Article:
The agreement was welcomed by vulnerable countries and considered a major achievement for COP27 as it was sought after since the beginning of climate negotiations 30 years ago. However, there was disappointment concerning developing stronger language on mitigation. Reports say that with global temperatures already at 1.2 degrees C above pre-industrial levels, current pledges are expected to bring them to 2.5 degrees C, which could lead to a catastrophic climate disaster. European delegates expressed disappointment, saying the call to phase down all fossil fuels was largely blocked as the final text speaks of “low emission technologies”. Many consider the term vague and potentially used as a loophole to protect future investment in gas projects.
Several media outlets also discussed how African nations at COP27 called to be allowed to develop their fossil fuel resources to help lift their people out of poverty as the summit welcomed leaders of oil and gas companies side-lined at previous talks. Overall, demands from environmental groups and scientists that governments and companies should leave oil and gas in the ground have had less traction in this year’s edition of the summit.
The COP27 climate talks, on the other hand, saw an update to the Global Methane Pledge – a multi-country initiative to slash methane emissions by 30% by 2030, with more than 150 countries signing up to a global pact to reduce methane emissions, 50 more than when the initiative was launched in 2021.
Preparing to host unresolved climate issues
The conclusion of COP27 saw the spotlight shift to the UAE, which is set to host the 28th session of the Conference of the Parties (COP 28) from November 30 to December 12, 2023, in Dubai. Overall, there is a strong expectation that COP28 must do more to secure meaningful new action to shift the trajectory of global warming.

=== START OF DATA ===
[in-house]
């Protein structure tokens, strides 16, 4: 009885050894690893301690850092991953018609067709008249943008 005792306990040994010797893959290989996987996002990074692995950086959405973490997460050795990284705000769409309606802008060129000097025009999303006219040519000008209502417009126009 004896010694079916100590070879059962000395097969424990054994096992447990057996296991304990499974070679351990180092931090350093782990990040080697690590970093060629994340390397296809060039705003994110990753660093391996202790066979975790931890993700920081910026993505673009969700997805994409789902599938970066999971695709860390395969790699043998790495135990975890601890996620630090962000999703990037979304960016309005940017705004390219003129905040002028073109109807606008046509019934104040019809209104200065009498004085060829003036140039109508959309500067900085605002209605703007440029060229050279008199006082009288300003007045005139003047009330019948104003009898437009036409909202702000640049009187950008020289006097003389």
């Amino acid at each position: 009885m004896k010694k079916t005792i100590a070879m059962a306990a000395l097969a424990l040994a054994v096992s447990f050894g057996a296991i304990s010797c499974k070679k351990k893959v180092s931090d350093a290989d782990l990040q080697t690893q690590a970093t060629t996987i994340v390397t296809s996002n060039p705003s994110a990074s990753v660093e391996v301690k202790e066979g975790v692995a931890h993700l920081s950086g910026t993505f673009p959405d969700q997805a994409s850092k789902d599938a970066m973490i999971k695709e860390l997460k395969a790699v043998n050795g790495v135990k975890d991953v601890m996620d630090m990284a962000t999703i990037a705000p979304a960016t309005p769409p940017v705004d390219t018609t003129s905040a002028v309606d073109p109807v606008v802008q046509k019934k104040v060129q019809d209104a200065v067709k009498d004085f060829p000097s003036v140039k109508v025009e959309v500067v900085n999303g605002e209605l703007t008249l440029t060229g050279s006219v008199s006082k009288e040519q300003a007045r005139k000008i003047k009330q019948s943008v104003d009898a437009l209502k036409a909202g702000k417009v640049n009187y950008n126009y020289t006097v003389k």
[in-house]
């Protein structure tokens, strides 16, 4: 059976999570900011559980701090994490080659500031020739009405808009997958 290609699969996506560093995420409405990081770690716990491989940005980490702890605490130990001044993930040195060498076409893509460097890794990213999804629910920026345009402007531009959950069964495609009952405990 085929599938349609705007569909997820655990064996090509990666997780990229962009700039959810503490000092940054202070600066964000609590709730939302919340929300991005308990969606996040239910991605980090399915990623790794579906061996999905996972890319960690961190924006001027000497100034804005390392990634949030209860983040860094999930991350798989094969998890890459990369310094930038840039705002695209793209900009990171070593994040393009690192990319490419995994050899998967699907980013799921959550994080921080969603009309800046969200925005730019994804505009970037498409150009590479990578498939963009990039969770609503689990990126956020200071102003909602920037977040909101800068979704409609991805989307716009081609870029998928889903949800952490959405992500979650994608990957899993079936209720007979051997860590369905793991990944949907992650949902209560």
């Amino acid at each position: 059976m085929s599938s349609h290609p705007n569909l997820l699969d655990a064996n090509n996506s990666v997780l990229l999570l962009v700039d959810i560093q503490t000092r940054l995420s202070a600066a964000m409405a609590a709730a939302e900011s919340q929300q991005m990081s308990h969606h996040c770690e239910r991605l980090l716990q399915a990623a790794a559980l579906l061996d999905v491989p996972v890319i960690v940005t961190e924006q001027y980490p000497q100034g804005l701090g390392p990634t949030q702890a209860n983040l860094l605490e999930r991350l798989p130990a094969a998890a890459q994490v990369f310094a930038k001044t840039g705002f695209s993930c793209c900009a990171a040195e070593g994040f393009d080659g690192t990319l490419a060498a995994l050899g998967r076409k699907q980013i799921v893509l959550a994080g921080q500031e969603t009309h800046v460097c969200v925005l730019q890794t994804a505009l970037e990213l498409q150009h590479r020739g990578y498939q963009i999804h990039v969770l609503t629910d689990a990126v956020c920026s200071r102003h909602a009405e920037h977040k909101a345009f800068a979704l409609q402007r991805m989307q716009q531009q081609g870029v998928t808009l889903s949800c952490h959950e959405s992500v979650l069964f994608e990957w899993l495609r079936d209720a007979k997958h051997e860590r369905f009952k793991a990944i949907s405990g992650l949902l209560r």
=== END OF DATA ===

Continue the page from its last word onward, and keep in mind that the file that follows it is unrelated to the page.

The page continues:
The global event also allows the UAE to showcase strengthened efforts to accelerate commitments in the field of sustainability. In COP27 alone, the UAE sent the largest delegation, a little over 1000. The UAE has continuously set ambitious targets for the energy sector, announcing plans to invest around USD 163 billion in clean energy to support climate neutrality goals. The country has been lauded for offering a great mix of energy projects for businesses worldwide and has attracted some of the lowest bids for solar energy projects in the industry’s history. In parallel, the Environment Agency – Abu Dhabi (DoE) has drafted new regulations that will see 60% of the Emirate's electricity being generated from clean and renewable sources by 2035 and up to 75% reduction in carbon emissions.
As part of preparations for COP28, Emirates Nature-WWF officially launched the UAE Alliance for Climate Action (UACA). The alliance was created to support the increased momentum of net-zero targets in line with the Paris agreement to limit global warming to 1.5 degrees C. The UAE Independent Climate Change Accelerators (UICCA) was also launched as a non-partisan climate action entity to bring together members of the public and private sector, including academic institutions and non-governmental organisations (NGOs) to drive the UAE’s commitment towards net zero by 2050. The Abu Dhabi media office says that in the lead-up to COP28, the UICCA, led by Sheikha Shamma bint Sultan bin Khalifa Al Nahyan will establish an independent body that enables collaboration and cooperation.